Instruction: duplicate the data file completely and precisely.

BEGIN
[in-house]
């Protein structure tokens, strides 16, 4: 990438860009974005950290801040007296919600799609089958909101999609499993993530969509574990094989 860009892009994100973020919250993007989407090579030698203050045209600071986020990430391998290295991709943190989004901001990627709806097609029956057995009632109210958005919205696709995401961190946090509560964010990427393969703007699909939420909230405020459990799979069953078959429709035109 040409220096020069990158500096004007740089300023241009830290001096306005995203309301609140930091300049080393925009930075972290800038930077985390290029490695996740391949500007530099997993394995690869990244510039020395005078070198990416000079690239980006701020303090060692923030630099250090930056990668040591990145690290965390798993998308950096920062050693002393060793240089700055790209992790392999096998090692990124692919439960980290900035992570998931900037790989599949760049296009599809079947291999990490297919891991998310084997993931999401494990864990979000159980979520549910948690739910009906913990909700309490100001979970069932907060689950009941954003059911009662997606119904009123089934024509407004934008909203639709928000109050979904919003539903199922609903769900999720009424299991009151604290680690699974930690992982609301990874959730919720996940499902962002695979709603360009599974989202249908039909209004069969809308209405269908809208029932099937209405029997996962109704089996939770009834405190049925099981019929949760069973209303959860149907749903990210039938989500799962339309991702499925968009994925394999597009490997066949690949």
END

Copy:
[in-house]
């Protein structure tokens, strides 16, 4: 990438860009974005950290801040007296919600799609089958909101999609499993993530969509574990094989 860009892009994100973020919250993007989407090579030698203050045209600071986020990430391998290295991709943190989004901001990627709806097609029956057995009632109210958005919205696709995401961190946090509560964010990427393969703007699909939420909230405020459990799979069953078959429709035109 040409220096020069990158500096004007740089300023241009830290001096306005995203309301609140930091300049080393925009930075972290800038930077985390290029490695996740391949500007530099997993394995690869990244510039020395005078070198990416000079690239980006701020303090060692923030630099250090930056990668040591990145690290965390798993998308950096920062050693002393060793240089700055790209992790392999096998090692990124692919439960980290900035992570998931900037790989599949760049296009599809079947291999990490297919891991998310084997993931999401494990864990979000159980979520549910948690739910009906913990909700309490100001979970069932907060689950009941954003059911009662997606119904009123089934024509407004934008909203639709928000109050979904919003539903199922609903769900999720009424299991009151604290680690699974930690992982609301990874959730919720996940499902962002695979709603360009599974989202249908039909209004069969809308209405269908809208029932099937209405029997996962109704089996939770009834405190049925099981019929949760069973209303959860149907749903990210039938989500799962339309991702499925968009994925394999597009490997066949690949």